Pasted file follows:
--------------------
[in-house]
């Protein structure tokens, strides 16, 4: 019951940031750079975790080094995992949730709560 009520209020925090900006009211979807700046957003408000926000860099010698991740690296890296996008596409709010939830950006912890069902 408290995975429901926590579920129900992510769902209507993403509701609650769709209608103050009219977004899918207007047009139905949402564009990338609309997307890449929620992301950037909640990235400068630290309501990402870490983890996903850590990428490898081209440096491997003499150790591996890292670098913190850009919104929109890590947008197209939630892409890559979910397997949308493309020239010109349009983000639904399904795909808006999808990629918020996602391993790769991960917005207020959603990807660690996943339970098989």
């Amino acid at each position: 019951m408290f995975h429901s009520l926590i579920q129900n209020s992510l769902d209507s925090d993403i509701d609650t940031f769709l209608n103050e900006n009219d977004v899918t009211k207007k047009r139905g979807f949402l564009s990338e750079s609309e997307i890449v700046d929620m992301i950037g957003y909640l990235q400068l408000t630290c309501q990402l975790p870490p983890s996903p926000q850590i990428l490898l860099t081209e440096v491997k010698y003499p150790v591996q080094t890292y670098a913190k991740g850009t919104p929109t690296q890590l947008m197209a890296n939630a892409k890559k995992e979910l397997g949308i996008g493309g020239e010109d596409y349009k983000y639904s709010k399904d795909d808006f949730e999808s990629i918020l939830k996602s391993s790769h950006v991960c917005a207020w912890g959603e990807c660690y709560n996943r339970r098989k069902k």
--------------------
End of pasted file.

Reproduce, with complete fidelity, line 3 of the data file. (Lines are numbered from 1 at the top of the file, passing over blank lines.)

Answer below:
């Amino acid at each position: 019951m408290f995975h429901s009520l926590i579920q129900n209020s992510l769902d209507s925090d993403i509701d609650t940031f769709l209608n103050e900006n009219d977004v899918t009211k207007k047009r139905g979807f949402l564009s990338e750079s609309e997307i890449v700046d929620m992301i950037g957003y909640l990235q400068l408000t630290c309501q990402l975790p870490p983890s996903p926000q850590i990428l490898l860099t081209e440096v491997k010698y003499p150790v591996q080094t890292y670098a913190k991740g850009t919104p929109t690296q890590l947008m197209a890296n939630a892409k890559k995992e979910l397997g949308i996008g493309g020239e010109d596409y349009k983000y639904s709010k399904d795909d808006f949730e999808s990629i918020l939830k996602s391993s790769h950006v991960c917005a207020w912890g959603e990807c660690y709560n996943r339970r098989k069902k």